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Oliver v. Fox Wood at Trinity Community Association, Inc.

United States District Court, M.D. Florida, Tampa Division

May 24, 2017

TONYA OLIVER, CONSTANCE BERTUCA and H.O., Plaintiffs,
v.
FOX WOOD AT TRINITY COMMUNITY ASSOCIATION, INC., JOSEPH DEMYAN, MICHAEL MORGANTI, TONY CANNARELLA, CHRIS MEHALSO, LONNIE REDMON, DAVID JONES, KIMBERLY DECUBBER, JOHN AUBREY, DAVID YABLECKI, SANDRA HAYNES THOMAS and RON JACKSON, Defendants.

          ORDER

          JAMES S. MOODY, JR. UNITED STATES DISTRICT JUDGE

         THIS CAUSE comes before the Court upon Defendants' Motion to Dismiss Plaintiffs' First Amended Complaint (Doc. 26) and Plaintiffs' Response in Opposition (Doc. 33). Upon review, the Court concludes that Defendants' motion should be granted.

         BACKGROUND

         Plaintiff Bertuca used to own a property in a development with a homeowners' association-Fox Wood at Trinity Community Association, Inc. (“the Association”). Plaintiffs Oliver and H.O. are former tenants of Bertuca's who resided at the property. Plaintiffs are suing the Association and eleven of its past and present officers for failing to allow reasonable accommodations requested for H.O.'s disability (Count I), retaliating against them for requesting the reasonable accommodations (Count II), and refusing to allow them to inspect records maintained by the Association (Count III). Plaintiffs filed their initial complaint (Doc. 1) on March 10, 2017 and an amended complaint (Doc. 17) on March 24, 2017.

         LEGAL STANDARD

         Federal Rule of Civil Procedure 12(b)(6) allows a court to dismiss a complaint when it fails to state a claim upon which relief can be granted. When reviewing a motion to dismiss, a court must accept all factual allegations contained in the complaint as true. Erickson v. Pardus, 551 U.S. 89, 94 (2007) (internal citation omitted). It must also construe those factual allegations in the light most favorable to the plaintiff. Hunt v. Aimco Properties, L.P., 814 F.3d 1213, 1221 (11th Cir. 2016) (internal citation omitted).

         To withstand a motion to dismiss, the complaint must include “enough facts to state a claim to relief that is plausible on its face.” Bell Atl. Corp. v. Twombly, 550 U.S. 544, 570 (2007). A claim has facial plausibility “when the plaintiff pleads factual content that allows the court to draw the reasonable inference that the defendant is liable for the misconduct alleged.” Ashcroft v. Iqbal, 556 U.S. 662, 678 (2009). Pleadings that offer only “labels and conclusions, ” or a “formulaic recitation of the elements of a cause of action, ” will not do. Twombly, 550 U.S. at 555.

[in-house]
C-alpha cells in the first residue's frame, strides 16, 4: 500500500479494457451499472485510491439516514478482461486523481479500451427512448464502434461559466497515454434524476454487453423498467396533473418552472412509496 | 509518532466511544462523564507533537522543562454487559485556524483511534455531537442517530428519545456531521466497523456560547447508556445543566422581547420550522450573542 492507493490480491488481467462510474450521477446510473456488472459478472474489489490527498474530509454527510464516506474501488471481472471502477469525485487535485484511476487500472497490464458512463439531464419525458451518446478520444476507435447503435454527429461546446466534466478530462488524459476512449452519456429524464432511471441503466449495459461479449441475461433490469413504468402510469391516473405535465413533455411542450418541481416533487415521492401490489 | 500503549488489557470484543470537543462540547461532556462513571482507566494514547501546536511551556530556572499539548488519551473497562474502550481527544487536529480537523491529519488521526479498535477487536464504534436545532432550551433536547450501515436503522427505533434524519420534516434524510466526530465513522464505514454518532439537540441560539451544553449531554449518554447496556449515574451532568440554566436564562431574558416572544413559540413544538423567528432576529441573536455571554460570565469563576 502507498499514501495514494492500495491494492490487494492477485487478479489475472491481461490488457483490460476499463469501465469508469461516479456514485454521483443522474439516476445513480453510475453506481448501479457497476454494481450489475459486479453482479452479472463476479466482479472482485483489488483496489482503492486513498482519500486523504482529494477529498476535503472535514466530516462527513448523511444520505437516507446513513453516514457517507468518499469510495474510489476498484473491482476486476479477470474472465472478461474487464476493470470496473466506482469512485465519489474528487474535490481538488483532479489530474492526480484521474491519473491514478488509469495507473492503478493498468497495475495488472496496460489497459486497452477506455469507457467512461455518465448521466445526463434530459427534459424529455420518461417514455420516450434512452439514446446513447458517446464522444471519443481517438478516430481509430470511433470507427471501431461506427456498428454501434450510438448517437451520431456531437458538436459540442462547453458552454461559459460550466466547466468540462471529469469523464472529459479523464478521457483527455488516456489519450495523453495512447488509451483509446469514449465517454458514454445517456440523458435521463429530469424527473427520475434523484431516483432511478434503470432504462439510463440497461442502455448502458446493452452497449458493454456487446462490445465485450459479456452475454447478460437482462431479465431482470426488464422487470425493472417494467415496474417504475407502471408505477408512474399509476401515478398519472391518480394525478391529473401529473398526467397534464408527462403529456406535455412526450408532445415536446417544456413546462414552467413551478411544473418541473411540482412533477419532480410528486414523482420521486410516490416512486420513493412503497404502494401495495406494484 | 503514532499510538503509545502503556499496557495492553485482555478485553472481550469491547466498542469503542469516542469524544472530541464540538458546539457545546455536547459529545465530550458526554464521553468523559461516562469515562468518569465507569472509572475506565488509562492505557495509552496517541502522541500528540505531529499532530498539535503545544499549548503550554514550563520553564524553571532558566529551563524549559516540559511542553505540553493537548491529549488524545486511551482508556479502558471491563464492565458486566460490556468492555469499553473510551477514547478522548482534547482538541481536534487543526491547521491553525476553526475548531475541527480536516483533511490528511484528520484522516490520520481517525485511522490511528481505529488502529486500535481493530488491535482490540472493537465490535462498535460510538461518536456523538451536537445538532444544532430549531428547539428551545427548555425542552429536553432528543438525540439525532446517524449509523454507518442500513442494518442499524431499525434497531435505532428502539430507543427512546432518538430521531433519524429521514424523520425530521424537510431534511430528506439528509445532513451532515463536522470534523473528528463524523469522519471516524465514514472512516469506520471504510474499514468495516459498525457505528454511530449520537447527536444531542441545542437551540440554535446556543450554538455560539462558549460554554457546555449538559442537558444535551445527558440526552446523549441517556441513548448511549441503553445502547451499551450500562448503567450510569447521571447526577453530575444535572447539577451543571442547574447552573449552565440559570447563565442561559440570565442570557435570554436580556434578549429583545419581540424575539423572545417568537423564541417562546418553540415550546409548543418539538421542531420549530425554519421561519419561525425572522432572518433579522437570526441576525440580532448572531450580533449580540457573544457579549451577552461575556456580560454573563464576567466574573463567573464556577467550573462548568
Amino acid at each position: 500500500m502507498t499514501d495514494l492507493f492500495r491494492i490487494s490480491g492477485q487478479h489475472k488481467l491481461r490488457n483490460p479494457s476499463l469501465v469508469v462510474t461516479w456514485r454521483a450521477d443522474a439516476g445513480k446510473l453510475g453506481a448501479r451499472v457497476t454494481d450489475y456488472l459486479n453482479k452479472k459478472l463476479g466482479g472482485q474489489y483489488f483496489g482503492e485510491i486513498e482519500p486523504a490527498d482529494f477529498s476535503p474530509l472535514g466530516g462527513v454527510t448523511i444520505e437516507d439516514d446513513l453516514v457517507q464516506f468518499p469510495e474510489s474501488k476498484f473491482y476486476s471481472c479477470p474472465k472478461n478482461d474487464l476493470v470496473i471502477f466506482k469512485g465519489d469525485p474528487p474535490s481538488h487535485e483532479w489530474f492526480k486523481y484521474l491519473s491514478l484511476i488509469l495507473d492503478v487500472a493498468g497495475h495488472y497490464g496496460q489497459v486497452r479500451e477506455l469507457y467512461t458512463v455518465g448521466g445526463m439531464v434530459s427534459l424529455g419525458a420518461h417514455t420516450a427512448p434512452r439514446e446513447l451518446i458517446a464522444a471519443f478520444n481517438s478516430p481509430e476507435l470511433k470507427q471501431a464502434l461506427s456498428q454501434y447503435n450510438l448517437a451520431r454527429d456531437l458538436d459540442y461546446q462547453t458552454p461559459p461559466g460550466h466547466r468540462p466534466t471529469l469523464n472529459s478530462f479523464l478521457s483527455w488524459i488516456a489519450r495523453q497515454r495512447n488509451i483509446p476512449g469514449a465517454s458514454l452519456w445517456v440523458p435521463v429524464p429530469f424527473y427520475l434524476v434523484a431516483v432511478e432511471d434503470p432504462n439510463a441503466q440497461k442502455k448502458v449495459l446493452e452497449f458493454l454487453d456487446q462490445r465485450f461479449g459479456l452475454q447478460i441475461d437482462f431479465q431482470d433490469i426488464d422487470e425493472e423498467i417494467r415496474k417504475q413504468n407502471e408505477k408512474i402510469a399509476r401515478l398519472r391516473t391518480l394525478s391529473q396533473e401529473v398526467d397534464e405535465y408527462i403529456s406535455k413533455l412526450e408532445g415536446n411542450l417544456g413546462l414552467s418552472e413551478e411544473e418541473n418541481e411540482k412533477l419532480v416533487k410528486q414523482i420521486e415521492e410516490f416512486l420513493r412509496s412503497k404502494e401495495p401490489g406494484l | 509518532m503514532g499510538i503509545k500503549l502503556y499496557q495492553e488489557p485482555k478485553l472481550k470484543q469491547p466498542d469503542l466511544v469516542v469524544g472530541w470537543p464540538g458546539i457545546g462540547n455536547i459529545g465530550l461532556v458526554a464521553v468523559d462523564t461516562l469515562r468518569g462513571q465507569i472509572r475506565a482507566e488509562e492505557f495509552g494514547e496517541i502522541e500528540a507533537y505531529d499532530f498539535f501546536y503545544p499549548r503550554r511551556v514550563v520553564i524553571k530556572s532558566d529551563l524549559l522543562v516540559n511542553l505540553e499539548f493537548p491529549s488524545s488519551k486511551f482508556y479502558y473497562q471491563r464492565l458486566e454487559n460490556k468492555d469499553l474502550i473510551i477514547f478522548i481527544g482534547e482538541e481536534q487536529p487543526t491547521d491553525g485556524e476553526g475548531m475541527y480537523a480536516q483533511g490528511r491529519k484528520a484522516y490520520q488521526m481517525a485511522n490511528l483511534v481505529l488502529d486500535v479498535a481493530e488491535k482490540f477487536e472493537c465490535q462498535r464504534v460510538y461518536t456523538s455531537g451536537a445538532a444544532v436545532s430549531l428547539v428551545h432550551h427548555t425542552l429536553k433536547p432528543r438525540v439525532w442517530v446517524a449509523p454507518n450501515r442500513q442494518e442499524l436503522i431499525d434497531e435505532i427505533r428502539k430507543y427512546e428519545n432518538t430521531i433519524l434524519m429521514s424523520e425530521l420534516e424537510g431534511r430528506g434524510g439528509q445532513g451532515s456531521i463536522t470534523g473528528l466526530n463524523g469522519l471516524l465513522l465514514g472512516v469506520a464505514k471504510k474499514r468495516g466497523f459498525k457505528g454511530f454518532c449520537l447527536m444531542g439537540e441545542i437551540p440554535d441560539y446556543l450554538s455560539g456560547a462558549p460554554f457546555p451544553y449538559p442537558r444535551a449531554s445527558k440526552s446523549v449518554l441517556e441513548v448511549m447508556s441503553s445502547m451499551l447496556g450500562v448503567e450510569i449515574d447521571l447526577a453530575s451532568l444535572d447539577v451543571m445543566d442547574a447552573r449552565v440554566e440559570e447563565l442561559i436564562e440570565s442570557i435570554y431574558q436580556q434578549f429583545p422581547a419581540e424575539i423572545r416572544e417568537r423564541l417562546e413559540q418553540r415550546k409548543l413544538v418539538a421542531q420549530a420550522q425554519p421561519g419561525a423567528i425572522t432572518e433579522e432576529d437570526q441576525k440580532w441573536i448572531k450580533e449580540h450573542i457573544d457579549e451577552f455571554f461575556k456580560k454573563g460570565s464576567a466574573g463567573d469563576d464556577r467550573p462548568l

DISCUSSION

         Defendants argue that the Court should dismiss the First Amended Complaint because it is a shotgun pleading that (1) incorporates by reference all facts alleged and (2) improperly lumps all Defendants together. The Court agrees with Defendants' second argument.

         The Eleventh Circuit has instructed that “asserting multiple claims against multiple defendants without specifying which of the defendants are responsible for which acts or omissions” is improper. Weiland v. Palm Beach Cty. Sheriff's Office, 792 F.3d 1313, 1323 (11th Cir. 2015). This kind of shotgun pleading “fail[s] to one degree or another, and in one way or another, to give the defendants adequate notice of the claims against them and the grounds upon which each claim rests.” Id.

         Here, Plaintiffs have filed three claims against the twelve Defendants. Throughout the First Amended Complaint, Plaintiffs refer to Defendants collectively and allege that “Defendants” engaged in each action that forms the basis for their claims. Some of these actions related to Defendants' duties as officers of the Association; others, like allegedly using neighbors' yards to spy on Plaintiffs' property and advising Plaintiffs' neighbors to file complaints against them, did not. Plaintiffs do not distinguish between Defendants in their factual allegations, even though it is apparent that not all Defendants could have participated in every act complained of (e.g., because the individual Defendants served as officers of the Association at different times). Plaintiffs must specify which of the twelve Defendants they believe engaged in which conduct so that Defendants have fair notice of the claims against them.

         If Plaintiffs do not yet know which, if any, of the individual Defendants engaged in the alleged discriminatory conduct, they should remove them from their lawsuit. If Plaintiffs learn during discovery that officers of the Association were personally involved in discriminatory conduct against them, Plaintiffs can seek leave to add them as defendants at that time.

         It is therefore ORDERED AND ADJUDGED that:

1. Defendants' Motion to Dismiss Plaintiffs First Amended Complaint ...

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